Most companies are focusing on the intended output when they should be focusing on the input. This flawed-and all too common approach-has created the need to apply a new equation:
inspiration + creativity = innovation
Powerful ideas come from the combination of inspiration and creativity and will go on to become innovations that inspire individuals, teams, the larger organisation, and, in turn, the world. It's an elegant cycle based on the simple proposition that you need new input if you hope to gain new output.
And inspiration is a discipline that requires deliberate practice. Inspiration as a discipline? Absolutely.
Think of inspiration as having five distinct modes: serendipity, recreation, purposeful distraction, forced connection, and targeted discovery. By practicing each, inspiration becomes easier to achieve and more rewarding over time.
An unexpected moment of inspiration. That's true serendipity. It could be the accidental combination of two chemicals in a lab that creates a revolutionary reaction. It could be someone's strange T-shirt on the bus. We don't seek it out, but serendipitous inspiration stops us in our tracks and demands inquiry.
Recreational inspiration is common, just unrecognized. Its sole function is to release the conscious mind from its standard routine or set of direct concerns. Sports. Music. Hobbies. Exercise. Watching TV. Surfing the Internet. Solving a puzzle. Playing a game. Taking a nap. People have varying ways of taking their minds off work, worries, and problems. Make time for fun and your inspiration skills will sharpen.
Unfortunately, we are trained to keep working and push through our confusion and desperation to develop better solutions, equating the time spent on a challenge with the quality of the outcome. Nothing could be further from the truth. Researchers at the University of Amsterdam gave two groups complicated problems to solve. After working for a few minutes, one group was asked to instead work on a short brainteaser. The other group had more time to keep thinking about the problem. When both groups were told to stop and offer answers, the group working on the puzzle found the solution to the original challenge more often.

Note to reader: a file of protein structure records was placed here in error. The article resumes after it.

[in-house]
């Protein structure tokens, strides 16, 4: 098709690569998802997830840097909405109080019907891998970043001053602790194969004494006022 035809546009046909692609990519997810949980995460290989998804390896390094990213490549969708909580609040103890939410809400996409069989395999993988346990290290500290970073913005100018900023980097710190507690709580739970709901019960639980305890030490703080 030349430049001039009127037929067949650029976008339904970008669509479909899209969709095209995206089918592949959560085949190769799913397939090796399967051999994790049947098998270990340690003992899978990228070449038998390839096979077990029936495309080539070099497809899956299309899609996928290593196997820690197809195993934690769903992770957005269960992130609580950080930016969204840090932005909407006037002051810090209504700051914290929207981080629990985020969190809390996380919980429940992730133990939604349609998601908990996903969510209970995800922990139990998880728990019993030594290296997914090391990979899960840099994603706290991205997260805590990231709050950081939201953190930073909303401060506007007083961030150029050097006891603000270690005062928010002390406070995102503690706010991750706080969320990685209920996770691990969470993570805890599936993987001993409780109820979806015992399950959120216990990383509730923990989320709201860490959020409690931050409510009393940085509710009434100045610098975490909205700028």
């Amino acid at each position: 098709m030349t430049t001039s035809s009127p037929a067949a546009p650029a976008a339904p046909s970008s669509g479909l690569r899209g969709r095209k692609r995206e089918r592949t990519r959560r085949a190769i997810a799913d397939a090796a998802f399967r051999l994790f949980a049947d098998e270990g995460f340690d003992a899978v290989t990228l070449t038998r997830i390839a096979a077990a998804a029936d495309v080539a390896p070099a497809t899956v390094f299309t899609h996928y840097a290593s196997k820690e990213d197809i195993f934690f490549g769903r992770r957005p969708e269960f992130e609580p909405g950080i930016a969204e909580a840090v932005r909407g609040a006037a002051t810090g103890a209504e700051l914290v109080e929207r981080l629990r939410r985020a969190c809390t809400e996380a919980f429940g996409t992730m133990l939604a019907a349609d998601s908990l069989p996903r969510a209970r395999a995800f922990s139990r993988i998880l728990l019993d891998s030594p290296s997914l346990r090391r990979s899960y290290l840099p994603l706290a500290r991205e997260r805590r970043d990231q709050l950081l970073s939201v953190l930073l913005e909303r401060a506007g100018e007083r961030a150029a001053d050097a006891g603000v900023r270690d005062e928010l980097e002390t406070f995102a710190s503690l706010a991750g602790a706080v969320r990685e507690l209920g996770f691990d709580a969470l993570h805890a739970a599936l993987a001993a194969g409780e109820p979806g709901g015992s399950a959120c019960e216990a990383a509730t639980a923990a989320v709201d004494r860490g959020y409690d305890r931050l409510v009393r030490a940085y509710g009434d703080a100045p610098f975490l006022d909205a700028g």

Once you feel confident with intentional distraction, move on to forced connection. This is the first step in applying inspiration to a specific real-time objective, and it's a skill that requires development. How can the glass of water in front of you help your sales team? How can an overheard conversation in public lend you a new perspective on your company's brand? Results may lead to the next transformational innovation-or nowhere at all.
Forcing connections can be awkward, but there's a payoff to developing the discipline for finding relationships between focused objectives and seemingly tangential sources of inspiration. Push yourself. And take notes.
Once you hone your divergent thinking skills through forced connection, you can try targeted discovery. This mode pushes you to seek out sources of inspiration that will strategically stretch your thinking, challenge your assumptions, and create new connections-all with a specific real-time objective in mind. What can a five-star hotel manager learn from a zoo? What can a marketing team learn from a hostage negotiator? What new ideas will come to an emergency room doctor after he works in a fast food drive-thru for an hour?
You might think that I am, well, insane. You have too much work to do to stop and get inspired. You can't take your eye off the bottom line. You are probably thinking, "Inspiration is for artists, musicians, and cult leaders."
I often ask clients, "What's the definition of insanity?" Without fail, one person in every group will offer up, "Doing the same thing over and over again, expecting different results." Exactly. Inspiration is the new input that can break this cycle, return sanity to innovation, and create a sustainable pipeline for ideas of impact.
What are you waiting for? Take a moment and look around you. What do you have to lose?